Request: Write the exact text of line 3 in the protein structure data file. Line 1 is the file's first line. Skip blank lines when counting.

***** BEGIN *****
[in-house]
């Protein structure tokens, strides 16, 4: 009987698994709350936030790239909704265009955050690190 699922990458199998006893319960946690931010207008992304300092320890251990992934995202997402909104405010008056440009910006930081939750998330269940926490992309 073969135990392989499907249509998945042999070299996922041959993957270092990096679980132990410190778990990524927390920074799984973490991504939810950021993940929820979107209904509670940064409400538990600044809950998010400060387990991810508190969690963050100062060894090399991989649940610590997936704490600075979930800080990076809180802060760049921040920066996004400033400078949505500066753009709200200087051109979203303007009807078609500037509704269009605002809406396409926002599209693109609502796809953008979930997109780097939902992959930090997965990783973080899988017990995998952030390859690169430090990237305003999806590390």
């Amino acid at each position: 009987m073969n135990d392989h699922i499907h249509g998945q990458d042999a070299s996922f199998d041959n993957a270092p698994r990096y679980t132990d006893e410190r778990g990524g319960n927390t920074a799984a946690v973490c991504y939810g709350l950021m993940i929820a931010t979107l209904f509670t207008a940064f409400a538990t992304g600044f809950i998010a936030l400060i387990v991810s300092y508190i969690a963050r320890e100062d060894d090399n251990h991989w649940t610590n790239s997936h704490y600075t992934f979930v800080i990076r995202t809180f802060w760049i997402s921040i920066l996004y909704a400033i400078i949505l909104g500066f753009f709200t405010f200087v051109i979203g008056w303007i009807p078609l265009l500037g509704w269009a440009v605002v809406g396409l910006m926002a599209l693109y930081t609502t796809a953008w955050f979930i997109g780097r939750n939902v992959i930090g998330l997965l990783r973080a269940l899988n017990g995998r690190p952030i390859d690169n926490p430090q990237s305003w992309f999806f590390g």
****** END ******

């Amino acid at each position: 009987m073969n135990d392989h699922i499907h249509g998945q990458d042999a070299s996922f199998d041959n993957a270092p698994r990096y679980t132990d006893e410190r778990g990524g319960n927390t920074a799984a946690v973490c991504y939810g709350l950021m993940i929820a931010t979107l209904f509670t207008a940064f409400a538990t992304g600044f809950i998010a936030l400060i387990v991810s300092y508190i969690a963050r320890e100062d060894d090399n251990h991989w649940t610590n790239s997936h704490y600075t992934f979930v800080i990076r995202t809180f802060w760049i997402s921040i920066l996004y909704a400033i400078i949505l909104g500066f753009f709200t405010f200087v051109i979203g008056w303007i009807p078609l265009l500037g509704w269009a440009v605002v809406g396409l910006m926002a599209l693109y930081t609502t796809a953008w955050f979930i997109g780097r939750n939902v992959i930090g998330l997965l990783r973080a269940l899988n017990g995998r690190p952030i390859d690169n926490p430090q990237s305003w992309f999806f590390g």